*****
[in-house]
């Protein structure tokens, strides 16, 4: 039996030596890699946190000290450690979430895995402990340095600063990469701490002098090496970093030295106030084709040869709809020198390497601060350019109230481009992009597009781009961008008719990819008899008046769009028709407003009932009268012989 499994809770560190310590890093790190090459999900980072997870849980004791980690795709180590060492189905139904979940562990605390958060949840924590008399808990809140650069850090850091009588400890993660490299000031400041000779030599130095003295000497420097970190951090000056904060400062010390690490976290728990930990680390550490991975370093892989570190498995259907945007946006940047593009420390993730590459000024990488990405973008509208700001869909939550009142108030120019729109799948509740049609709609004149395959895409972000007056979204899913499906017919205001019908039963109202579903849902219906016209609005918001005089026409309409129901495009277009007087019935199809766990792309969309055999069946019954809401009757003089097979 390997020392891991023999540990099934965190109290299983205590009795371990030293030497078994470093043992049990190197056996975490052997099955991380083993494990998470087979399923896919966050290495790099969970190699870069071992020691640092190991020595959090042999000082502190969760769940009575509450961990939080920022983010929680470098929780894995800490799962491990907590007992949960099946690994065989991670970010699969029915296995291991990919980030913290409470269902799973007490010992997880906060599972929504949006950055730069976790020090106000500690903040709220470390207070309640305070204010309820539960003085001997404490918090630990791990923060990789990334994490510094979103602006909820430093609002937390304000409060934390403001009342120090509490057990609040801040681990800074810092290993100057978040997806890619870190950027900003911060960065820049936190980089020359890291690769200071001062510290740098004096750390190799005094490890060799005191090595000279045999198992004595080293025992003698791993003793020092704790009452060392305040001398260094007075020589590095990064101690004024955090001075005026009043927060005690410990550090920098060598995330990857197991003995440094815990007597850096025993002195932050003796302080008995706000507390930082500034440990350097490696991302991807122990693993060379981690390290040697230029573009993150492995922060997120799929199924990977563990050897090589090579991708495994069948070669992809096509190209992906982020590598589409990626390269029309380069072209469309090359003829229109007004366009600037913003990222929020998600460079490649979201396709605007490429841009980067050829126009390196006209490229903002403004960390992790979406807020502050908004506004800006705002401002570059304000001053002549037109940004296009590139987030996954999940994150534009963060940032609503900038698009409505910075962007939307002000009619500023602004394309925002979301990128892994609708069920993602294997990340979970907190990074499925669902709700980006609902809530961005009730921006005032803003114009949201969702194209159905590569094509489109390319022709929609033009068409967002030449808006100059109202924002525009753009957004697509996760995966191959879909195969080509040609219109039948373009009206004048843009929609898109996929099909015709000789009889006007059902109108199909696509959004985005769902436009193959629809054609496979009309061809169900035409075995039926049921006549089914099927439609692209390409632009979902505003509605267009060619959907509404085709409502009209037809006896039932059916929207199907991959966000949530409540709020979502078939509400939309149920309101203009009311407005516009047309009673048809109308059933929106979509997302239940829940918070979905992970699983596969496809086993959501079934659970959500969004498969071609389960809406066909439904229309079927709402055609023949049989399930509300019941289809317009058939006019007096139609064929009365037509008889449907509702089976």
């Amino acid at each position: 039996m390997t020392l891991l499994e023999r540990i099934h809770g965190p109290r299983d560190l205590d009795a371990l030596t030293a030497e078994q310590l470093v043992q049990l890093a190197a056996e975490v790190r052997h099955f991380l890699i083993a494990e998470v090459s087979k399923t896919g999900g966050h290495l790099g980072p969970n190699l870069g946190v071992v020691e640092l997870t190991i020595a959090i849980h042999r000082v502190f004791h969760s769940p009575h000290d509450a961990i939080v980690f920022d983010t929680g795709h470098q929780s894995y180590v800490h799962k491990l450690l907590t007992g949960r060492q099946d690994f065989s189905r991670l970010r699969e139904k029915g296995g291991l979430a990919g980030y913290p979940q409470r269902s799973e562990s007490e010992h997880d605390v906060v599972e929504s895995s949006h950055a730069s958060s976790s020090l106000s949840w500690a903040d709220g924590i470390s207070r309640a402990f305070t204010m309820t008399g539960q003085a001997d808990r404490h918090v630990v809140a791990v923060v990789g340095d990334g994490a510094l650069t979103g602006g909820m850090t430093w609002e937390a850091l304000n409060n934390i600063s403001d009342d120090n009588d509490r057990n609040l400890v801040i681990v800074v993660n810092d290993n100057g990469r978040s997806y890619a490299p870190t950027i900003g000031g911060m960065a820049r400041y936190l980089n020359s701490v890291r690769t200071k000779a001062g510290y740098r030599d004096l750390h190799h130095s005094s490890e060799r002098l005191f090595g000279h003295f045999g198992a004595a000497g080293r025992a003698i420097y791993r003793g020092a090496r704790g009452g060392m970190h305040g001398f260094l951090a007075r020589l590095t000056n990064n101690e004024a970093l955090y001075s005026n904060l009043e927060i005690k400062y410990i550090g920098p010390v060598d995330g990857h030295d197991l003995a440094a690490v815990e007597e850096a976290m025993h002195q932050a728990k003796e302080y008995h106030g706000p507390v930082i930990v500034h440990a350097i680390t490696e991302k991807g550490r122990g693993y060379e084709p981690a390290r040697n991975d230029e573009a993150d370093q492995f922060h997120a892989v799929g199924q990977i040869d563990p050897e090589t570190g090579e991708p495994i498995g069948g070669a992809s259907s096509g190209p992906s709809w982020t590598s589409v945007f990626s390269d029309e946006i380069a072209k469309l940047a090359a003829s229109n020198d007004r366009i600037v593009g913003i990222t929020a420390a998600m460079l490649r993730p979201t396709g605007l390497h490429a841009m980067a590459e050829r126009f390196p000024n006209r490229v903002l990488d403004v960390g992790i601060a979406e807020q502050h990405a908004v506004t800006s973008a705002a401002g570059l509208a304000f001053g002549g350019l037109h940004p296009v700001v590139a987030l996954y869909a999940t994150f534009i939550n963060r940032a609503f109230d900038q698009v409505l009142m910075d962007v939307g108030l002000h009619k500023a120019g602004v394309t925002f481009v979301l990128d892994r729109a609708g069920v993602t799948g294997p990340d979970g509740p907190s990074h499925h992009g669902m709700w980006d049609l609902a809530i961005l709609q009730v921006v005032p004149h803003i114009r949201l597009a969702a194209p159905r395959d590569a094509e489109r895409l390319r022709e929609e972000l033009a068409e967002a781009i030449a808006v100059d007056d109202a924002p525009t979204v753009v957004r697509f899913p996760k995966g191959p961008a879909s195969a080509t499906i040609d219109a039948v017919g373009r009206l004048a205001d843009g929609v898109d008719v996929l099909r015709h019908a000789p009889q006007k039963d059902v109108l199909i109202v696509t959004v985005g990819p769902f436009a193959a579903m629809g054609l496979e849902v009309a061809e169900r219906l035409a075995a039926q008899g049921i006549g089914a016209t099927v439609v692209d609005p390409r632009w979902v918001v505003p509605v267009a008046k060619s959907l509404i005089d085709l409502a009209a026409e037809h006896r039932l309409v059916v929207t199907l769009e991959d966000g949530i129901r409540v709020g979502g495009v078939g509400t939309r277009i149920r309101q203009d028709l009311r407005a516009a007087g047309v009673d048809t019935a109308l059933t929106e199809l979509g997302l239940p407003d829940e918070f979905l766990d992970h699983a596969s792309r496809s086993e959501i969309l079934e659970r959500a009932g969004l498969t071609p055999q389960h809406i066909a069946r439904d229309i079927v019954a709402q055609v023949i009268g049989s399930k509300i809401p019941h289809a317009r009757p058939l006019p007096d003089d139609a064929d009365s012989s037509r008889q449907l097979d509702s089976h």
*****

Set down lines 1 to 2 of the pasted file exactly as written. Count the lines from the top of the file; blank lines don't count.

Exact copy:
[in-house]
């Protein structure tokens, strides 16, 4: 039996030596890699946190000290450690979430895995402990340095600063990469701490002098090496970093030295106030084709040869709809020198390497601060350019109230481009992009597009781009961008008719990819008899008046769009028709407003009932009268012989 499994809770560190310590890093790190090459999900980072997870849980004791980690795709180590060492189905139904979940562990605390958060949840924590008399808990809140650069850090850091009588400890993660490299000031400041000779030599130095003295000497420097970190951090000056904060400062010390690490976290728990930990680390550490991975370093892989570190498995259907945007946006940047593009420390993730590459000024990488990405973008509208700001869909939550009142108030120019729109799948509740049609709609004149395959895409972000007056979204899913499906017919205001019908039963109202579903849902219906016209609005918001005089026409309409129901495009277009007087019935199809766990792309969309055999069946019954809401009757003089097979 390997020392891991023999540990099934965190109290299983205590009795371990030293030497078994470093043992049990190197056996975490052997099955991380083993494990998470087979399923896919966050290495790099969970190699870069071992020691640092190991020595959090042999000082502190969760769940009575509450961990939080920022983010929680470098929780894995800490799962491990907590007992949960099946690994065989991670970010699969029915296995291991990919980030913290409470269902799973007490010992997880906060599972929504949006950055730069976790020090106000500690903040709220470390207070309640305070204010309820539960003085001997404490918090630990791990923060990789990334994490510094979103602006909820430093609002937390304000409060934390403001009342120090509490057990609040801040681990800074810092290993100057978040997806890619870190950027900003911060960065820049936190980089020359890291690769200071001062510290740098004096750390190799005094490890060799005191090595000279045999198992004595080293025992003698791993003793020092704790009452060392305040001398260094007075020589590095990064101690004024955090001075005026009043927060005690410990550090920098060598995330990857197991003995440094815990007597850096025993002195932050003796302080008995706000507390930082500034440990350097490696991302991807122990693993060379981690390290040697230029573009993150492995922060997120799929199924990977563990050897090589090579991708495994069948070669992809096509190209992906982020590598589409990626390269029309380069072209469309090359003829229109007004366009600037913003990222929020998600460079490649979201396709605007490429841009980067050829126009390196006209490229903002403004960390992790979406807020502050908004506004800006705002401002570059304000001053002549037109940004296009590139987030996954999940994150534009963060940032609503900038698009409505910075962007939307002000009619500023602004394309925002979301990128892994609708069920993602294997990340979970907190990074499925669902709700980006609902809530961005009730921006005032803003114009949201969702194209159905590569094509489109390319022709929609033009068409967002030449808006100059109202924002525009753009957004697509996760995966191959879909195969080509040609219109039948373009009206004048843009929609898109996929099909015709000789009889006007059902109108199909696509959004985005769902436009193959629809054609496979009309061809169900035409075995039926049921006549089914099927439609692209390409632009979902505003509605267009060619959907509404085709409502009209037809006896039932059916929207199907991959966000949530409540709020979502078939509400939309149920309101203009009311407005516009047309009673048809109308059933929106979509997302239940829940918070979905992970699983596969496809086993959501079934659970959500969004498969071609389960809406066909439904229309079927709402055609023949049989399930509300019941289809317009058939006019007096139609064929009365037509008889449907509702089976």